By Ciara LaVelle
By Jose D. Duran
By Kat Bein
By Juan Barquin
By Ciara LaVelle
By George Martinez
By Kat Bein
By Ciara LaVelle
Oscar winner Alan Ball's meaty script delivers wisecracks, bawdy jokes, snappy comebacks, and sassy retorts with the precise timing of great stand-up comedy yet maintains a narrative flow. The dramatic movement of the play revolves around three characters who never appear onstage: the bride, the groom, and an Everycad Lothario appropriately named Tommy Valentine. The characters we meet in person are bridesmaids hiding out in an upstairs bedroom while a high-society wedding reception drones on outside. But this is no standard girl-buddy-slumber-party-passing-the-Codependent No More-handbook-around-and-gorging-on-Häagen-Dazs tale, thanks both to Ball and to strong performances all around.
The title conceit -- a gaudy lilac skirt with a satin bodice and floppy, wide-brimmed, white-lace sun hat (obviously the bride's best effort to make herself the only attractive woman at her wedding) -- requires both writer and actor quickly to define each character. Ball's script provides the audience with some handy labels for these women: Frances, the fundamentalist Christian (Claire Tyler); Georgeanne, the unhappy wife (Kim Noël); Mindy, the lesbian (Susanne Kreitman); Trish, the free spirit (Kim Ostrenko); and Meredith, the bride's rebellious little sister (Jennifer Ryan Peery).
After the early identification, each character's personality emerges gradually, organically. Ball has layered the revelations, never turning the spotlight on any one person for too long. Each of these actresses ably completes the characterization, especially Ostrenko, Noël, and Kreitman. Kim St. Leon's evenhanded and insightful direction makes good use of the static set of Meredith's bedroom: The characters stroll, slouch, and storm around the set, entering and exiting naturally without actual scene changes. This gives the sense that the individual dramas taking place inside are interwoven with the external reality of the wedding reception. And though Trish eventually becomes the play's protagonist, St. Leon wisely does not allow the character to dominate the stage in this ensemble piece.
Georgeanne is the first to reveal herself, though not as literally as she would have liked. She enters drunk and belligerent, toting an almost empty bottle of champagne, her black bra straps hanging out of her dress. “I bought over $100 of lingerie from Victoria's Secret so Tommy Valentine could rip them off me,” she wails. Her long-time friend Trish points out that Tommy got Georgeanne pregnant in college and abandoned her to deal with the abortion alone. Ten years later he again screwed her, by a Dumpster in a parking lot, then never called her afterward. Georgeanne laments, “But I love him,” and alludes to the erotic stirrings the smell of garbage now evokes in her. “That's not love,” Trish observes. “That's addiction.”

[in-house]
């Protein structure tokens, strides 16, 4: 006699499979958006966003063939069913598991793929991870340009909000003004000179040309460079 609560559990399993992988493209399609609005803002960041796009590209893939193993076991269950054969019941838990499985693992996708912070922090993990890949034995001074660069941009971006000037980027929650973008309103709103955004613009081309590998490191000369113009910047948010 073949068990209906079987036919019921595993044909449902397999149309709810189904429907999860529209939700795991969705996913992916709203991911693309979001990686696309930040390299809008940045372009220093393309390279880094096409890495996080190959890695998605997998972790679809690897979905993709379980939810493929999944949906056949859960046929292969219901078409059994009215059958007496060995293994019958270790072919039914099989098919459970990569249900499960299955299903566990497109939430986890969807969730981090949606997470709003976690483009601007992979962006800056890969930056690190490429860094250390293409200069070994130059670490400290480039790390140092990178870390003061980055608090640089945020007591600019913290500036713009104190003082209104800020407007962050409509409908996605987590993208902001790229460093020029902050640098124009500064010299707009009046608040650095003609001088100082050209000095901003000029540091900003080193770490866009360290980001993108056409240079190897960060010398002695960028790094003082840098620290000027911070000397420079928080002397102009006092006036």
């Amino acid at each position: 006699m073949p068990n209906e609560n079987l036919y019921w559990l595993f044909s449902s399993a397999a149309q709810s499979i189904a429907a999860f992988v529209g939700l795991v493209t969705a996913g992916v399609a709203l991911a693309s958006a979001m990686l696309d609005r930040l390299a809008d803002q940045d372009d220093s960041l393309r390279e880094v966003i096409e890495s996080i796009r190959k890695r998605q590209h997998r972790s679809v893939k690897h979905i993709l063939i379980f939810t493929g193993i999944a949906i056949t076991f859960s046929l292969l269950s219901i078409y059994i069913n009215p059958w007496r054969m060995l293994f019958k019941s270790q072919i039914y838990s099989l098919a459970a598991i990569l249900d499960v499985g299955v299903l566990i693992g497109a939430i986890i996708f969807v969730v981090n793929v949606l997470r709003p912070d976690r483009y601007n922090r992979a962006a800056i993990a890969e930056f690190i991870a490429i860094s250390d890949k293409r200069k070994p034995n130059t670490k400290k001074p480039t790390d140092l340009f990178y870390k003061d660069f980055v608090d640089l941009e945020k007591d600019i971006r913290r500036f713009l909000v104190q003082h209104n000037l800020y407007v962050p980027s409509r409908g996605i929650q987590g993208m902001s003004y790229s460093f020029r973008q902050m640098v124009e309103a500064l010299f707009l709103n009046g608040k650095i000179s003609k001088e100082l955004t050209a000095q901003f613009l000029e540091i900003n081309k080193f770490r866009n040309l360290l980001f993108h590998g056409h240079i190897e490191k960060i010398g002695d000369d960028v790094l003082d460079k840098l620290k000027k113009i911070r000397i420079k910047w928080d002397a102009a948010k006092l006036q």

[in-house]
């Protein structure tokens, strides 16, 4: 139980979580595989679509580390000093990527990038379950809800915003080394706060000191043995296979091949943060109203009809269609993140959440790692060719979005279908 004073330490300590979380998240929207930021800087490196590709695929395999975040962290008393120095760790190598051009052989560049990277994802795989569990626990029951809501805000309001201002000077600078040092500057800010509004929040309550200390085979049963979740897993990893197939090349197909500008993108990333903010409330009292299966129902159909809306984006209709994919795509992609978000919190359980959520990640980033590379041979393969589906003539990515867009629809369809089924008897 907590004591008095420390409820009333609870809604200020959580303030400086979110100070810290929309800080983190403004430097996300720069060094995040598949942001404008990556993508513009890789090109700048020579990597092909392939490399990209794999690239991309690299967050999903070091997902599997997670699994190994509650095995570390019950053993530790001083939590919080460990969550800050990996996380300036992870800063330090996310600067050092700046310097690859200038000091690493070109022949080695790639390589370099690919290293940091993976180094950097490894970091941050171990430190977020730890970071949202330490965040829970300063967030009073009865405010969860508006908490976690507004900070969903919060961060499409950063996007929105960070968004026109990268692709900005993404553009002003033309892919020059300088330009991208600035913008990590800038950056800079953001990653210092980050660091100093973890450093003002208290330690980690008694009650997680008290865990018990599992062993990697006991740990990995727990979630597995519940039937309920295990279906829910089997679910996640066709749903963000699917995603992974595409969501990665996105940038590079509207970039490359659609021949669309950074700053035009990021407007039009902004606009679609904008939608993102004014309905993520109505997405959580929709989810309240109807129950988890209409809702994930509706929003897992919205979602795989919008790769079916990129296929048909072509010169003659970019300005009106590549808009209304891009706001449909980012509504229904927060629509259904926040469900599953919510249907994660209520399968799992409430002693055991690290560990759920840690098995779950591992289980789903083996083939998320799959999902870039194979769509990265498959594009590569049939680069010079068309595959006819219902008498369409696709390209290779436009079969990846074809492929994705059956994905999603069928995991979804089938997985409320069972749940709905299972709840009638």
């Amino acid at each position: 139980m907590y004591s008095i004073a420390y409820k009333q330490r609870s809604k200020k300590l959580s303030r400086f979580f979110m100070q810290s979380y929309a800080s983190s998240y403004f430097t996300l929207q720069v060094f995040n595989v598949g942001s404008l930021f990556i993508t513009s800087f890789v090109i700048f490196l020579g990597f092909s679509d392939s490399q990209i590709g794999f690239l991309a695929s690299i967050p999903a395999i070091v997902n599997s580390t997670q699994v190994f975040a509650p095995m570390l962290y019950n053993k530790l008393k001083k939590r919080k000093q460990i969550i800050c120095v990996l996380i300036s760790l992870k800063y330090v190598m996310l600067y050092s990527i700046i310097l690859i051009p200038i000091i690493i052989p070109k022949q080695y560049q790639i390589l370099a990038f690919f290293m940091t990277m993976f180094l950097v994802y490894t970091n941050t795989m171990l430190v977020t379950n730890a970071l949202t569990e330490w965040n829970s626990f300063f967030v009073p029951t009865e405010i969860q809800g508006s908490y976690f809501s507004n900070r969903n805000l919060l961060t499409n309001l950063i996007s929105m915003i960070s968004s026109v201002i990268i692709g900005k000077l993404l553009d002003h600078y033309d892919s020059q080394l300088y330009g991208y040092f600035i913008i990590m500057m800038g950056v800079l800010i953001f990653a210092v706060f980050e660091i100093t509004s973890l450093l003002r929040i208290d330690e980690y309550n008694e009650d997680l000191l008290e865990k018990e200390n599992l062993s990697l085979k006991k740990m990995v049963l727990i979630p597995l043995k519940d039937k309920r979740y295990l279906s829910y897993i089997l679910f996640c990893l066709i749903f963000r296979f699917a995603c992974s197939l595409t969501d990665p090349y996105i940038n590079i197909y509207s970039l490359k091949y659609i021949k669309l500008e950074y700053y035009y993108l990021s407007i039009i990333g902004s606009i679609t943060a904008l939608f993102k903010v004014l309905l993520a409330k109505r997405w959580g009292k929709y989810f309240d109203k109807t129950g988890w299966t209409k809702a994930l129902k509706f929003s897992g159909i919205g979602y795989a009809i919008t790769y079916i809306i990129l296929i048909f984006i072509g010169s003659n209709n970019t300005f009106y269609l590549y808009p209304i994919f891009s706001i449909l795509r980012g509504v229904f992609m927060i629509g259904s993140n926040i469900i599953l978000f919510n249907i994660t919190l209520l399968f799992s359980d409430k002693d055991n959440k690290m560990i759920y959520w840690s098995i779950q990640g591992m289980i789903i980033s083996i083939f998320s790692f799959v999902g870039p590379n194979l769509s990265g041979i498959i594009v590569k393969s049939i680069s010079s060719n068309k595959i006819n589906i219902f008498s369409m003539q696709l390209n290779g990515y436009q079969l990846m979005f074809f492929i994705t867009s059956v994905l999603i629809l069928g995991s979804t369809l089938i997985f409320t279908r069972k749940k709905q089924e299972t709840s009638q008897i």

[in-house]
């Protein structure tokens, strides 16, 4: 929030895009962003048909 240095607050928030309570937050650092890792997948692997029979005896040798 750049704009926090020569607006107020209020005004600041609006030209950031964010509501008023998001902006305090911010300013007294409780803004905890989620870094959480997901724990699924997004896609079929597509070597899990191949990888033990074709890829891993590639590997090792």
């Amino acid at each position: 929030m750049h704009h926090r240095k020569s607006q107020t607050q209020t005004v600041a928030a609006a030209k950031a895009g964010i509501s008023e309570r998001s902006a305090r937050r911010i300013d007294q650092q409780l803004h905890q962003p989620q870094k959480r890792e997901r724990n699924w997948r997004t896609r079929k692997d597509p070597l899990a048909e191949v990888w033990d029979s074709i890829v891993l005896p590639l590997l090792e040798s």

Lines like this could form the refrain of a particularly trite Robert Palmer song, but Ostrenko delivers them deftly. She knows better than to load facile banter with too much emotional freight. Instead she saves her character's wisdom and vulnerability for more-substantial moments. When she refers to Tripp Davenport (Stephen G. Anthony), a wedding guest who has his eye on her, she says, “He has that look, like you're at a really boring party and you're the only two with drugs.”
Noël does a similarly skillful job with a very different character. She makes Georgeanne's drunken histrionics both funny and believable because her existential angst is ultimately very down-to-earth. She cries, lolls about, and then jumps to her feet to look for more liquor and hot wings.
In her portrayal of Mindy, Kreitman does a fine job of stereotype-smashing. As she sashays across the floor showing off her charm-school training, she dispels the myth of the ungraceful lesbian. In one of the play's most memorable scenes, she imitates Miss America receiving her crown. For a few minutes, she completely embodies a pageant winner, even down to the tears and thanking God for being an American. When she collapses back into herself and says, “Those girls are better than drag queens. Hell, they are drag queens,” it is an almost chilling reminder of how thoroughly women are programmed to play certain roles.
The two most underdeveloped of the title characters are Meredith and Frances. Meredith, lost in the pomp of her sister's wedding and obviously resentful of having to play the high-society role, is a recent college graduate who seems to take more pleasure in the idea of being a rebel than in actual rebellion. She insulates herself from her family with the superficial trappings of youthful angst: a Malcolm X poster on her bedroom wall, a T-shirt that reads “Whatever,” heavy-metal music.
The moment when Meredith recounts her own sordid (and terrifying) history with Tommy V., showing a possible source for her pent-up hostility, is a crucial one for both her character and the narrative as a whole, but it just doesn't resonate. Peery hasn't given her character the emotional range to supply the revelation with the dramatic potency it needs. She does a better job when Mindy tries to comfort Meredith. In her first true display of hostility, Meredith lashes out, treating this act of kindness as an attempt at seduction. Here Meredith's insecurity, aggression, and sense of betrayal ring absolutely true.